Environment

Life Under the Ice

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Photo Credits: JT Thomas

Researchers set up sensors to monitor movement of the Antarctic Ice Sheet.

Photo Credits: JT Thomas

Microbiologist Jill Mikucki from the University of Tennessee in Knoxville inspects Lake Whillans water samples. 

Photo Credits: JT Thomas

Biologist John Priscu celebrates the team’s successful attempt at reaching Lake Whillans through half a mile of ice.

See more stories and multimedia from Lake Whillans in this special report.

Photo Credits: JT Thomas

Chief driller Dennis Duling, from the University of Nebraska, checks in with his equipment.

Photo Credits: JT Thomas

Dan Sampson from the University of California in Santa Cruz jumps to test seismic sensors that are buried in the West Antarctic Ice Sheet, nearly 650 miles and a world away from the Dry Valleys.

Photo Credits: JT Thomas

Chad Carpenter, a hot water drill system specialist from the University of Nebraska in Lincoln, secures the drill frame.

Photo Credits: JT Thomas

A 2,626-foot borehole leads to Subglacial Lake Whillans.

Photo Credits: JT Thomas

Reed Scherer, a geology professor from Northern Illinois University, stands by as drilling work continues.

Photo Credits: JT Thomas

Another UC Santa Cruz graduate student, Ken Mankoff, tests a geothermal probe at McMurdo Station.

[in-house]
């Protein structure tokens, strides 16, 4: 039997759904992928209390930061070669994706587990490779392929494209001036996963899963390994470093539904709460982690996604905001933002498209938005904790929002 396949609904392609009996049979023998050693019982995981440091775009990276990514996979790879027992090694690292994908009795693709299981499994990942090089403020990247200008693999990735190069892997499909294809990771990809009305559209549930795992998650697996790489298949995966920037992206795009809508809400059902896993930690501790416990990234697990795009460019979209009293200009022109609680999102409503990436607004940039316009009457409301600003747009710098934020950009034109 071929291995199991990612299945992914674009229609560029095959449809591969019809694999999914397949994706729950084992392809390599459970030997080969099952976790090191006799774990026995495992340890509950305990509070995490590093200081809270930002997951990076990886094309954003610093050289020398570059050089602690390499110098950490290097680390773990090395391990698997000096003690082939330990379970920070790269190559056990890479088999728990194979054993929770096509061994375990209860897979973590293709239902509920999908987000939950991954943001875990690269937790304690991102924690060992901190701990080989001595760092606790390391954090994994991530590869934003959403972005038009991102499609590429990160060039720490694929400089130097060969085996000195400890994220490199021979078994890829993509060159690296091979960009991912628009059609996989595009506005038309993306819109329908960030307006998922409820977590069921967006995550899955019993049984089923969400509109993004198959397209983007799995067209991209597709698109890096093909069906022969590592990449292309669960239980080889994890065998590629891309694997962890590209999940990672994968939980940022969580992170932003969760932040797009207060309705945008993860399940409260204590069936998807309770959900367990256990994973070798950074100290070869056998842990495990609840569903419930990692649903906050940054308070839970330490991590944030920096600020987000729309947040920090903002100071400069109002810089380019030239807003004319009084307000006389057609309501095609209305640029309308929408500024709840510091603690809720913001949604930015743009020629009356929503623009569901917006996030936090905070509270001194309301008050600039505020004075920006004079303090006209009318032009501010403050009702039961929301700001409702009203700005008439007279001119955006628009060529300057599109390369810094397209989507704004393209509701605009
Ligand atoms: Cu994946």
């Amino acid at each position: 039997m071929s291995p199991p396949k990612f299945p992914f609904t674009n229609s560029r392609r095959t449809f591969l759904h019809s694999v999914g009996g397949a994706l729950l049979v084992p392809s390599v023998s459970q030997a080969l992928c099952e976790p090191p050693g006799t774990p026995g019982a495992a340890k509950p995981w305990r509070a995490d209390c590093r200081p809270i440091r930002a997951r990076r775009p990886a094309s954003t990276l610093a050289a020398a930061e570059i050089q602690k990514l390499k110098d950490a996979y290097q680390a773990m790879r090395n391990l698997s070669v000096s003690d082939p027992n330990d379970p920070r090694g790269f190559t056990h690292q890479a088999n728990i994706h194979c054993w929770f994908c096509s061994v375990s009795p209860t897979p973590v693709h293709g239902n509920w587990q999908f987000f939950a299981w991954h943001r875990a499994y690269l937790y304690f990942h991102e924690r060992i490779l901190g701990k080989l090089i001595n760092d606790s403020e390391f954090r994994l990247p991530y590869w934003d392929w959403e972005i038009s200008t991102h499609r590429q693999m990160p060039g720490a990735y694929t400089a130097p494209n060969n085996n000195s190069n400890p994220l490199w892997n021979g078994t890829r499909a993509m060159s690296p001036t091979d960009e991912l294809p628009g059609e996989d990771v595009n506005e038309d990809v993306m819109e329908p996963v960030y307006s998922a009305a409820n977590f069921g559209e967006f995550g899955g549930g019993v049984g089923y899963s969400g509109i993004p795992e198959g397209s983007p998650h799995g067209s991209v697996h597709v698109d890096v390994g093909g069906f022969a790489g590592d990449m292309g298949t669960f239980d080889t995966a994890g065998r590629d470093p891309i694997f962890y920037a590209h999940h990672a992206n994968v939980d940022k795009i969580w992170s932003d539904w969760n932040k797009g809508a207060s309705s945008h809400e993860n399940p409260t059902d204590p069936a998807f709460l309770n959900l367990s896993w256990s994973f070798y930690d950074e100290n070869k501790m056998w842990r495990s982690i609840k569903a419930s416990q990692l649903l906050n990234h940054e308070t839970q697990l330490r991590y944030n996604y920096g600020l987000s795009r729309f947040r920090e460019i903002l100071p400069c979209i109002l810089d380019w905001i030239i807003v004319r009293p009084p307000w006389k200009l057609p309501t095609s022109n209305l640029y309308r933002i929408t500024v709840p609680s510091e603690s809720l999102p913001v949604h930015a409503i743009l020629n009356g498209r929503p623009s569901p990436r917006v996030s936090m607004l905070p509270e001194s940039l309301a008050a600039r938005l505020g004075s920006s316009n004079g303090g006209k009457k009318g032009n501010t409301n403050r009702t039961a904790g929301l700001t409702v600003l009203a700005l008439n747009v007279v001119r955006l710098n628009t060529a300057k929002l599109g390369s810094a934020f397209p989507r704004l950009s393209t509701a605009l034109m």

Photo Credits: JT Thomas

Scientists prepare instruments at the top of the borehole.

Photo Credits: JT Thomas

A researcher prepares a remotely operated vehicle to send down the borehole.

Photo Credits: JT Thomas

Graduate student Grace Barcheck, from the University of California in Santa Cruz.

Photo Credits: JT Thomas

Lake biologist John Priscu, from Montana State University, and Louisiana State University microbiologist Brent Christner prepare to sample lake water.

Photo Credits: JT Thomas

Geomicrobiologist Andrew Mitchell, now with Aberystwyth University in England, prepares lake-water samples. 

Photo Credits: JT Thomas

Researchers extract mud from the bottom of Lake Whillans.

Photo Credits: JT Thomas

More mud, which contained the crushed shells of microscopic aquatic organisms.

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